The online Leger survey conducted among 502 Calgarians from Oct. 8 to 11 shows 54 per cent of respondents favour returning the additive to Calgary’s drinking water, compared with 32 per cent against it and 14 per cent saying they don’t know.
It has a margin of error of 4.4 per cent 19 times out of 20.
It’s the latest in a series of polls done since the summer showing the pro-fluoridation side winning the public opinion war to be decided in a plebiscite on Monday.
A survey conducted last month by ThinkHQ was even more emphatic, finding 76 per cent of decided voters supported fluoridation versus 24 per cent opposed, and a Leger poll in July had the yes side on top by 58 per cent to 26 per cent.
A fluoride advocate said she’s not surprised by those polling results.
“They had 20 years of experience with fluoridation, then a decade of decay without fluoridation — they’re better informed,” said Dr. Juliet Guichon, general manager of the Fluoride Yes! campaign.
“It’s been a relief, it’s been a long haul that we started in 2017 when it wasn’t an issue among elected officials.”
But she noted city council voted to withdraw the additive from the water supply in 2011 following two plebiscites, the last one in 1998, which both resulted in pro-fluoridation wins.
The upcoming plebiscite is non-binding.
“The city should make changes to bylaws that make it harder to overturn plebiscites, like requiring a supermajority,” said Guichon.
And she said campaigns such as those contesting fluoride should be forced to disclose the sums of their donations and where they came from, adding her group has received about $42,000 in funding from local sources.
She pointed to her anti-fluoride opponents, the group Safe Water Calgary, who’ve said they recently mailed out 410,000 brochures to city homes but won’t disclose their funding details.
“We couldn’t afford to do 410,000 pamphlets,” said Guichon.
The latest polls show a narrowing gap in voters’ fluoridation intentions, said Dr. Bob Dickson, the director of Safe Water Calgary, who said the brochures and stepped-up social media and lawn sign efforts are having an effect.
“We’re protecting the health of Calgarians . . . we’ve got momentum,” said Dickson.
He noted that since his group hasn’t registered as a third-party advertiser, they’re not bound to disclose their funding sources and have chosen to protect donors who could come under “vicious” attack from foes.
“The vast majority of our donors are from Calgary,” said Dickson, adding U.S.-based allies Fluoride Action Network has been a minor source of funds and has provided social media assistance.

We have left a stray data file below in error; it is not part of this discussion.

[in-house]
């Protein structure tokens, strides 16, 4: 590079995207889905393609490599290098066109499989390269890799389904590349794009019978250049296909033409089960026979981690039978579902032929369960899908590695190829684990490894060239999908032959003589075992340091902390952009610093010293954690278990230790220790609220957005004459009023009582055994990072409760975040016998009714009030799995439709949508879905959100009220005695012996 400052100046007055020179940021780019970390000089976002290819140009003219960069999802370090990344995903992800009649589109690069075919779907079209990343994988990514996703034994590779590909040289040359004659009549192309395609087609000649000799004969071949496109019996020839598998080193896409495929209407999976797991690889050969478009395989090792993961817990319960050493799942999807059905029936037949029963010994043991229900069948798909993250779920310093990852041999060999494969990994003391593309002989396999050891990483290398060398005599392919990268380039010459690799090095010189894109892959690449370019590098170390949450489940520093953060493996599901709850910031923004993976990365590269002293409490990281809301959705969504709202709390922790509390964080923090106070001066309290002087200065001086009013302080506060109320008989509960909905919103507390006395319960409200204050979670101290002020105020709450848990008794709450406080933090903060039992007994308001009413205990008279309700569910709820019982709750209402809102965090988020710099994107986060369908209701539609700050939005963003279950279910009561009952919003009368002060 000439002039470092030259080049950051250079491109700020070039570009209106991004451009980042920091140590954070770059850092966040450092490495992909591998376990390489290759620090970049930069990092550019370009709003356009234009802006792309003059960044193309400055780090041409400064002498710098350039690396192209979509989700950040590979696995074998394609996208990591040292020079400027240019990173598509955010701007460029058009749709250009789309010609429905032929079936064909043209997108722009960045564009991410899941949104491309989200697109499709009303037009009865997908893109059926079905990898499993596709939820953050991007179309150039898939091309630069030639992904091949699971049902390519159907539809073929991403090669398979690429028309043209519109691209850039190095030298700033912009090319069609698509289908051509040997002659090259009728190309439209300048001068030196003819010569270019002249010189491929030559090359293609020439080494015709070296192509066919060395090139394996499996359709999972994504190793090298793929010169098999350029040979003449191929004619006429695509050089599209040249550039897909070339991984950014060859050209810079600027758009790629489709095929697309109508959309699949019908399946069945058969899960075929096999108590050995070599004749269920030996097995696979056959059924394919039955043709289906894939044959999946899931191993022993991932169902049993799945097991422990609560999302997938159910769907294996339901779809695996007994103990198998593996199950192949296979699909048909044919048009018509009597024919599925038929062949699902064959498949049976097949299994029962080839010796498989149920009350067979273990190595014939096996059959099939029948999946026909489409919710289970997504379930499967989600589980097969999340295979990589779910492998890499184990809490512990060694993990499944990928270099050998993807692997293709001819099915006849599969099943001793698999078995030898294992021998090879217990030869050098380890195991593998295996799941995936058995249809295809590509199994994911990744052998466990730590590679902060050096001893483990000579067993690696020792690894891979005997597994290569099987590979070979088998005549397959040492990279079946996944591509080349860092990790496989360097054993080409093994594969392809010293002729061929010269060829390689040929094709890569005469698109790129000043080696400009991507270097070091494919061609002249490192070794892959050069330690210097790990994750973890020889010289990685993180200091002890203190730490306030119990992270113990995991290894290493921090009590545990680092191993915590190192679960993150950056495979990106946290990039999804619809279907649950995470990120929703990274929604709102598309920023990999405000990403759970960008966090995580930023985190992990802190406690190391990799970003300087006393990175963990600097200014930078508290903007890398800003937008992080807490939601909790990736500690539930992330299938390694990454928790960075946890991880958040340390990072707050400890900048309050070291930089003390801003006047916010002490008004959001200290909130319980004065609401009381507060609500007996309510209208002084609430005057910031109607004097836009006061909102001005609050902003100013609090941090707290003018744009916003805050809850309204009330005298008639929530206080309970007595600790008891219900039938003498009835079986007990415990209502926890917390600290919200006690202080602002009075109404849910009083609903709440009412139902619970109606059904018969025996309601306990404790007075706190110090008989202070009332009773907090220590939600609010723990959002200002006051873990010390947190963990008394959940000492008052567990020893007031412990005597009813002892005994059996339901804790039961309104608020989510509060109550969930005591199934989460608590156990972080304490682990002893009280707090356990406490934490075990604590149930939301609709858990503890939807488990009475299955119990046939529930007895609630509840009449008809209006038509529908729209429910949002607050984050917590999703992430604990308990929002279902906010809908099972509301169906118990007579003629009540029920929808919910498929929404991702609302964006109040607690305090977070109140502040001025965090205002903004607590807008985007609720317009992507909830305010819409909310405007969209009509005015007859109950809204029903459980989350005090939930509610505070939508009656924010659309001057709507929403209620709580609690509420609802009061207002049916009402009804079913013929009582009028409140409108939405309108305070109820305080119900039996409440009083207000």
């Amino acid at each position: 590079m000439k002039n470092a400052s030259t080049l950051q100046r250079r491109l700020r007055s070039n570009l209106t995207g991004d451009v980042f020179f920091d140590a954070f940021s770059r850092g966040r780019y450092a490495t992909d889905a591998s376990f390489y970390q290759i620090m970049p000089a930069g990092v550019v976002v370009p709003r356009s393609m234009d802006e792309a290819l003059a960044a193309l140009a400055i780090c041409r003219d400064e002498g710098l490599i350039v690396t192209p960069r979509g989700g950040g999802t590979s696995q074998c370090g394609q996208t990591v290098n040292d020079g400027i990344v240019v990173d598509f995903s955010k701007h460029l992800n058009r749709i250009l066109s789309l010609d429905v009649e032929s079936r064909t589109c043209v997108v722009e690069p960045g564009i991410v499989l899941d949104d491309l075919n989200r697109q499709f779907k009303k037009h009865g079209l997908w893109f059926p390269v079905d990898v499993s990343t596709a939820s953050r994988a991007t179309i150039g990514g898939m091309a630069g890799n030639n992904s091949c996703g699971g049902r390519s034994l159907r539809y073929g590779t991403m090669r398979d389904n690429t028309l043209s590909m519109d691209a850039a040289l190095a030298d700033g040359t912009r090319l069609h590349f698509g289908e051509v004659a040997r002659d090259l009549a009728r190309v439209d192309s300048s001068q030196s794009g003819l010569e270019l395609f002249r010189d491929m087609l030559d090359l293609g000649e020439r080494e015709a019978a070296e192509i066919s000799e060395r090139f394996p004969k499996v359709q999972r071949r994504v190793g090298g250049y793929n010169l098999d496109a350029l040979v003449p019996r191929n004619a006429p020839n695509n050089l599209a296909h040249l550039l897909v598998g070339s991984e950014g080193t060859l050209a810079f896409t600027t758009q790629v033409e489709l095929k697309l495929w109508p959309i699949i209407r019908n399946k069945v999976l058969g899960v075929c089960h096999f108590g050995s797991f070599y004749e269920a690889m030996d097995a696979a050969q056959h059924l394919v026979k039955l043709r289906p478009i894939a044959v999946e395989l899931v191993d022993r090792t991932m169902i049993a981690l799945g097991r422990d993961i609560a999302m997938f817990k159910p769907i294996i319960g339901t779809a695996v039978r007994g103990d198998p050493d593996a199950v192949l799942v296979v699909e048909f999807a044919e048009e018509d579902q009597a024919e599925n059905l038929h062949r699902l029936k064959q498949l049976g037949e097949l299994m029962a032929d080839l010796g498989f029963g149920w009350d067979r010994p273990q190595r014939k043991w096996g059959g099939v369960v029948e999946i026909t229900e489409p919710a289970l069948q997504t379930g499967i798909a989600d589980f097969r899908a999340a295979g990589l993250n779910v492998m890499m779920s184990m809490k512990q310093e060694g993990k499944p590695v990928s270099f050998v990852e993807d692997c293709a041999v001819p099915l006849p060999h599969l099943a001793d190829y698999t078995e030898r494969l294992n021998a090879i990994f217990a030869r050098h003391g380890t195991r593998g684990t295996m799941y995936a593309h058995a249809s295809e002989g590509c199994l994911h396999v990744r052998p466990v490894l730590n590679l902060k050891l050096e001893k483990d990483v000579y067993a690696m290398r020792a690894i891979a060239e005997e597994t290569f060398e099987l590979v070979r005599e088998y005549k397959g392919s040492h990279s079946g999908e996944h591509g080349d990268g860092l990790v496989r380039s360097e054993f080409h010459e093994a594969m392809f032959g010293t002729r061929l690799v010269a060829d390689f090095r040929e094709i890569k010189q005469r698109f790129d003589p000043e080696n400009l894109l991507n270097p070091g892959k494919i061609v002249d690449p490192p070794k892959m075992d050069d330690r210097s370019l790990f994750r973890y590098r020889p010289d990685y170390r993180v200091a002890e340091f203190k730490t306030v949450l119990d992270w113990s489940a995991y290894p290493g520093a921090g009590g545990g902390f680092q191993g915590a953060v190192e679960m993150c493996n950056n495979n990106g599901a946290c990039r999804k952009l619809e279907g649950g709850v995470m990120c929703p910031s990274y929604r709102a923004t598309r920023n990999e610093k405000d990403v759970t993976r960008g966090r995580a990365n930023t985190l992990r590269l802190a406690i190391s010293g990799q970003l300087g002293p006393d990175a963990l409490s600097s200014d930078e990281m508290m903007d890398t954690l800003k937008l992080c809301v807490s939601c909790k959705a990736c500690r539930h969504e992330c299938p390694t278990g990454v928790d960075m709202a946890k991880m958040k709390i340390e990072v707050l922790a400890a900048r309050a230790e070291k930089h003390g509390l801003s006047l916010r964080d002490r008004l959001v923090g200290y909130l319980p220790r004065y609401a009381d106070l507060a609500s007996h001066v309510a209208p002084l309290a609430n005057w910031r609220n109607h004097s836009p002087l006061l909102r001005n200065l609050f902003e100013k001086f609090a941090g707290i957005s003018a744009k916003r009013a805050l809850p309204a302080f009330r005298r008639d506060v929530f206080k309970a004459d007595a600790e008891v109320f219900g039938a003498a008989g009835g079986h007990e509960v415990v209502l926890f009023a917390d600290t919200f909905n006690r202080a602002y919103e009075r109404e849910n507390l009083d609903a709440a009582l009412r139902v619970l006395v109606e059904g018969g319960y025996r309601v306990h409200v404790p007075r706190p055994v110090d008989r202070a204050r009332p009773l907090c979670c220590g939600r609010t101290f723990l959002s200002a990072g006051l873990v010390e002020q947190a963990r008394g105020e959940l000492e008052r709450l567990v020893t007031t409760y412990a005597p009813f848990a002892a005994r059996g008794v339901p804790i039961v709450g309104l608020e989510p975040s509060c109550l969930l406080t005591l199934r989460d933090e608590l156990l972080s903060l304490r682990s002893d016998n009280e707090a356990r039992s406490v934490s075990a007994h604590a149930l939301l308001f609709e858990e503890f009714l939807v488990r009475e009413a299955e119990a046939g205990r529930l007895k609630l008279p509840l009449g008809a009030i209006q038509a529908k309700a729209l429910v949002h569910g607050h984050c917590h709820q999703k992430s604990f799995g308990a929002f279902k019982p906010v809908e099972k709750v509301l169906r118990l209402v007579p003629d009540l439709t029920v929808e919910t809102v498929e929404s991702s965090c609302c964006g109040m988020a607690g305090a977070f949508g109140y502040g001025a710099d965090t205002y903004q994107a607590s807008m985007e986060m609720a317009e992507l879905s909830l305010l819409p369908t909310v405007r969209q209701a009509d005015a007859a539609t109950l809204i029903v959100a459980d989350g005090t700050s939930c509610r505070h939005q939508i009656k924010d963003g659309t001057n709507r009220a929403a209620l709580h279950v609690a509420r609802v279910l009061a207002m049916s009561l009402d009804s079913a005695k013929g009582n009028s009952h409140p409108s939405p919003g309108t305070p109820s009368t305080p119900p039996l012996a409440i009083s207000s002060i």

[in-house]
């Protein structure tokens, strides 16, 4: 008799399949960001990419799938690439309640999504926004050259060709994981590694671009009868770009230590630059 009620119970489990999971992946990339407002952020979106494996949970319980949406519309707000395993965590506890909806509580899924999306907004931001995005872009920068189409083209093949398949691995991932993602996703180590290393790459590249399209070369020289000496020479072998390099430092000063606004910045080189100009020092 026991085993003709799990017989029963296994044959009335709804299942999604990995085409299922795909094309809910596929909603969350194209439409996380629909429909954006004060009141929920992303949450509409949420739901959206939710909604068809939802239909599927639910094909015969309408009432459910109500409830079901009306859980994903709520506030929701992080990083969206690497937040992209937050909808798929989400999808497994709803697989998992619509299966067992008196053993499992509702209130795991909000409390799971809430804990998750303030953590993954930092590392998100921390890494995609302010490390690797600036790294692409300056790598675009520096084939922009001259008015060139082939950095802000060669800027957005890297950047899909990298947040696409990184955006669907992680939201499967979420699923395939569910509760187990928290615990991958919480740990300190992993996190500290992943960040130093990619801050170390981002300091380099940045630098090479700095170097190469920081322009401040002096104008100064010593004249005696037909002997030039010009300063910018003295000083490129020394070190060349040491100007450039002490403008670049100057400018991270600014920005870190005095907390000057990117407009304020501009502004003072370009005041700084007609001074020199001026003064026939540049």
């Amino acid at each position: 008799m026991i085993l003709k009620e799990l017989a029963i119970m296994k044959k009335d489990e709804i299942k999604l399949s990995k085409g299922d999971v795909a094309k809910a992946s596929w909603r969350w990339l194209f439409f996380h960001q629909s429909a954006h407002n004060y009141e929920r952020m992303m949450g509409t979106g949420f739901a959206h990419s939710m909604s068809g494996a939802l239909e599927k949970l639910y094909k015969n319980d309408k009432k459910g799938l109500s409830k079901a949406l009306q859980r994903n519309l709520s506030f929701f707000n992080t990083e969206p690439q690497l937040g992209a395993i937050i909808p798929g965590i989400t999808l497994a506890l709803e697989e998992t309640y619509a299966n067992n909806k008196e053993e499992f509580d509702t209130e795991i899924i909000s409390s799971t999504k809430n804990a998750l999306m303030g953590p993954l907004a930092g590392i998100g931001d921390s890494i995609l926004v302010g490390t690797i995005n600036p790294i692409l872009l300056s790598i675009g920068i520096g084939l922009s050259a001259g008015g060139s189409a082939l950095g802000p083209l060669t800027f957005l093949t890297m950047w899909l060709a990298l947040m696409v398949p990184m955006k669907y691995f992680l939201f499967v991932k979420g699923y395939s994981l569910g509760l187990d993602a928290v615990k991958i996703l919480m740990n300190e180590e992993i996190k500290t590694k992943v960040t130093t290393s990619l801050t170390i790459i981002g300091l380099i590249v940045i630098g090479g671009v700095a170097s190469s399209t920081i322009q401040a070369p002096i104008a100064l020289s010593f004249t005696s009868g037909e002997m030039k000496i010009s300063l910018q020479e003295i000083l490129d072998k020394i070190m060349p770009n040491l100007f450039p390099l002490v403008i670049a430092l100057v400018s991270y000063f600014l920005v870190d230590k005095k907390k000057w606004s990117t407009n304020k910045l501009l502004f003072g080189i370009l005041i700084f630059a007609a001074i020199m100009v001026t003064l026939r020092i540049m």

More importantly, he said, is a slew of recent studies showing the dangers fluoride additives pose to the human brain and unborn children that are giving some voters pause.
“If they see this research, people who know nothing or minimally on fluoridation will know this is not the way to go,” said Dickson.
Guichon said that research is considered flawed by credible public health scientists but has proven effective in misleading large portions of the population.
“There is no debate in the science,” she said, adding her opponents share much in common with anti-vaccine activists.
The country’s foremost medical and dental associations and agencies consider fluoridation an effective way to maintain dental health, particularly among young children.
Among them is Alberta Health Services, which says research has indicated the absence of fluoride in Calgary’s water since 2011 led to higher cavity rates in baby teeth compared to figures in Edmonton, which has retained the additive.
“This study also found that the magnitude of increase in the number of cavities was greater in Calgary than in Edmonton, despite the indication of better access to dental treatment in Calgary,” states AHS in an op-ed it released ahead of the plebiscite.
Dickson scoffed at the findings, calling them misleading and rendered moot by recent studies calling into question fluoridation’s safety.
And he said even if his side loses in next week’s plebiscite, the issue won’t be settled — particularly with a city council boasting many new faces.
“We’ll still be educating the new council on its toxicity,” said Dickson.
City officials say the return of fluoride would cost $30.1 million over two decades, but the cost wouldn’t drive up water utility rates.